Experts have long been predicting a winnowing of the solar industry. High prices for solar panels in recent years, due to a silicon shortage, had helped companies with expensive technologies survive. As more silicon became available, they predicted, prices would fall, forcing the less competitive companies, often startups, to call it quits. Now it looks as though frozen credit markets are also promoting the consolidation of the solar market.
First Solar, a company based in Tempe, AZ, whose thin-film solar cells are very cheap to make, is taking over solar farm projects that were originally going to be supplied by its competitor, Optisolar, a startup based in Hayward, CA. These projects include a contract for a large, 550-megawatt solar installation that Optisolar won last year. The startup couldn’t raise the money it needed to scale up production to fulfill its contract and has announced massive layoffs.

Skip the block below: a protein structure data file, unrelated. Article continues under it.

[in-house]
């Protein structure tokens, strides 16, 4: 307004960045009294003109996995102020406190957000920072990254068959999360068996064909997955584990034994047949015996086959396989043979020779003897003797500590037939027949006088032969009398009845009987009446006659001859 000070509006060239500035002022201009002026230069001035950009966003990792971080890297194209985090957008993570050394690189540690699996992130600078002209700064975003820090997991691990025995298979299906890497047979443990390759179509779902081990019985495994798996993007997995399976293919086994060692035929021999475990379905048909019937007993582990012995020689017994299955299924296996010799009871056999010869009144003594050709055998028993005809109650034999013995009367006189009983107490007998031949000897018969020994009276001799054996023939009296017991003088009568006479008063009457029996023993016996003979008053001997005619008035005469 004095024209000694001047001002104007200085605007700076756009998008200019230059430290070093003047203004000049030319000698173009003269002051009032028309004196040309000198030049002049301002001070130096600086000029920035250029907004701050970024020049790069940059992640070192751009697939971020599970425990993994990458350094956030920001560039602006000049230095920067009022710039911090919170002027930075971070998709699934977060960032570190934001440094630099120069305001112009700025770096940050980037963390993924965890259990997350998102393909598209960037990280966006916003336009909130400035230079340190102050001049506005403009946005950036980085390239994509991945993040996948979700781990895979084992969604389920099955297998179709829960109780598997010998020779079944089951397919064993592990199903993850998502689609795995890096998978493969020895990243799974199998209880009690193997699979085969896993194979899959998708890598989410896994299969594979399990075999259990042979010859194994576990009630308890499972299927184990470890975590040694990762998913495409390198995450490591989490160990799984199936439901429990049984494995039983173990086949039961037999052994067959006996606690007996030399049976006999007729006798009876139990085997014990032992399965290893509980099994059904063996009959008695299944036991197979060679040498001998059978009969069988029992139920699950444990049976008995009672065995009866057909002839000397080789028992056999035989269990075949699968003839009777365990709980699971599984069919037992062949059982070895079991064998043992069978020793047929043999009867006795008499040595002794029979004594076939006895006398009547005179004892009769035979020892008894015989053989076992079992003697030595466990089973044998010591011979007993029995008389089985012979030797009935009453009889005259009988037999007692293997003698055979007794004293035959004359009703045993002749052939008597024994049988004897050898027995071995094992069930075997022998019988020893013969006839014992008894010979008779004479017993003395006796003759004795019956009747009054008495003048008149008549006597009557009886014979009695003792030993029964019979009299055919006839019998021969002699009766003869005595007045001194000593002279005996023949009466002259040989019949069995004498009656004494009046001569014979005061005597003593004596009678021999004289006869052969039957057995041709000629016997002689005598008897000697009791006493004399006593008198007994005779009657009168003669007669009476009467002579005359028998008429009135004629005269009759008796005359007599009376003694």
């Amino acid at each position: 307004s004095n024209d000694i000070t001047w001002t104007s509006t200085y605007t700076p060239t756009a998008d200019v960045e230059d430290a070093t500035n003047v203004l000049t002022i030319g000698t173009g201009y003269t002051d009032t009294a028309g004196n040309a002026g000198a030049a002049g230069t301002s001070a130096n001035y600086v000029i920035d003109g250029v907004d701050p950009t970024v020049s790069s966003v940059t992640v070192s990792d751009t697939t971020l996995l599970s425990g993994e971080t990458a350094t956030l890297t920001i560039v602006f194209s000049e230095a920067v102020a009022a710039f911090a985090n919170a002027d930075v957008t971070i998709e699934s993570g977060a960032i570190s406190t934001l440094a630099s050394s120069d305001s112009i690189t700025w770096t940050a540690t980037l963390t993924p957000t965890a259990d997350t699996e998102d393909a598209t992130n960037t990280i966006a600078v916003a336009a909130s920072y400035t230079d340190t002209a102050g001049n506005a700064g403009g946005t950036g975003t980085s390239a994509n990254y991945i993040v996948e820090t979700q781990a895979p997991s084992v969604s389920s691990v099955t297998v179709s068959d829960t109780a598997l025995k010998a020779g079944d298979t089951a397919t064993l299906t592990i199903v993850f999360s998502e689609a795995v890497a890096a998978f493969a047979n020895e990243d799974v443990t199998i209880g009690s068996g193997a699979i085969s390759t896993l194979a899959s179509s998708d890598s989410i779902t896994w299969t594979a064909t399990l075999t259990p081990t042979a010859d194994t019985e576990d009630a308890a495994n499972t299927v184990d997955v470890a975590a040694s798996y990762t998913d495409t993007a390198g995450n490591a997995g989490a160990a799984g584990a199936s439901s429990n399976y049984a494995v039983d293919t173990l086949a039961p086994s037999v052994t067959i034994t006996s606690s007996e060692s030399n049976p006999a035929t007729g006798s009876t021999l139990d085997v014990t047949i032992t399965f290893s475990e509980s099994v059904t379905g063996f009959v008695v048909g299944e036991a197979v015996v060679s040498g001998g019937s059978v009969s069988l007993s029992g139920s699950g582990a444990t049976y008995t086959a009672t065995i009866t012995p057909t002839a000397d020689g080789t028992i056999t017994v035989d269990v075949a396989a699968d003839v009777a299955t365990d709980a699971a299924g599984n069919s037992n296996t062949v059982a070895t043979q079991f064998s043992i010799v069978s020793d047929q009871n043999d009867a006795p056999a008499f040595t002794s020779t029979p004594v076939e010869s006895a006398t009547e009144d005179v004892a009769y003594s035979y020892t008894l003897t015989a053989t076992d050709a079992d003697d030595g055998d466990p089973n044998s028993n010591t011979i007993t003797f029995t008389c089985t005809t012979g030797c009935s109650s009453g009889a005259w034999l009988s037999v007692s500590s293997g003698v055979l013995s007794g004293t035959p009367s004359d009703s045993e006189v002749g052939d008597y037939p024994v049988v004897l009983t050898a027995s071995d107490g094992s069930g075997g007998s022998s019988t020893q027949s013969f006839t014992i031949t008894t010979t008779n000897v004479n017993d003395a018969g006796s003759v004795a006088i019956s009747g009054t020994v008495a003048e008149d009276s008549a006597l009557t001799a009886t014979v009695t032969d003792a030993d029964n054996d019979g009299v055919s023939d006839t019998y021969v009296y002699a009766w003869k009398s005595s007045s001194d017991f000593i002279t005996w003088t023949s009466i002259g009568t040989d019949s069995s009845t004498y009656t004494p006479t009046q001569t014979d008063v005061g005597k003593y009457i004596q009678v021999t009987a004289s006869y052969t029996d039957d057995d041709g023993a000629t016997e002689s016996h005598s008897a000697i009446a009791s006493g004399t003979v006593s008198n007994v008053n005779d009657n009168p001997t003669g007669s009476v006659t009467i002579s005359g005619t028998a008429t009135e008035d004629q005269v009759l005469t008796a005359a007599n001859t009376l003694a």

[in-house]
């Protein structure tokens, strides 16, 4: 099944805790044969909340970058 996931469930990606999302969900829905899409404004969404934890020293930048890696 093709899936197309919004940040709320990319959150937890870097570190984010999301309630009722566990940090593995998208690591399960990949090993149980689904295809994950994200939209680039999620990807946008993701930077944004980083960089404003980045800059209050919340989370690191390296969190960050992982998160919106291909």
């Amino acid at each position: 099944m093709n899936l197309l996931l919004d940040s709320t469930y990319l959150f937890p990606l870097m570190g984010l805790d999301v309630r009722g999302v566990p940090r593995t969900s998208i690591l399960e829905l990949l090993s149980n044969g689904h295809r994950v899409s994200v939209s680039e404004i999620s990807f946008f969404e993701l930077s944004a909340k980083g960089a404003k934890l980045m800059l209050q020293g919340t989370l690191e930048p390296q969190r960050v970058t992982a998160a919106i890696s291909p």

The move is part of First Solar’s strategy to not only make solar cells, but also install them in solar farms. The acquisition of Optisolar’s projects also guarantees a market for First Solar’s solar panels as the company continues to increase its manufacturing capacity.
The news hasn’t all been bleak for the solar industry. The recent stimulus bill could help keep hope alive for solar startups by providing tax incentives.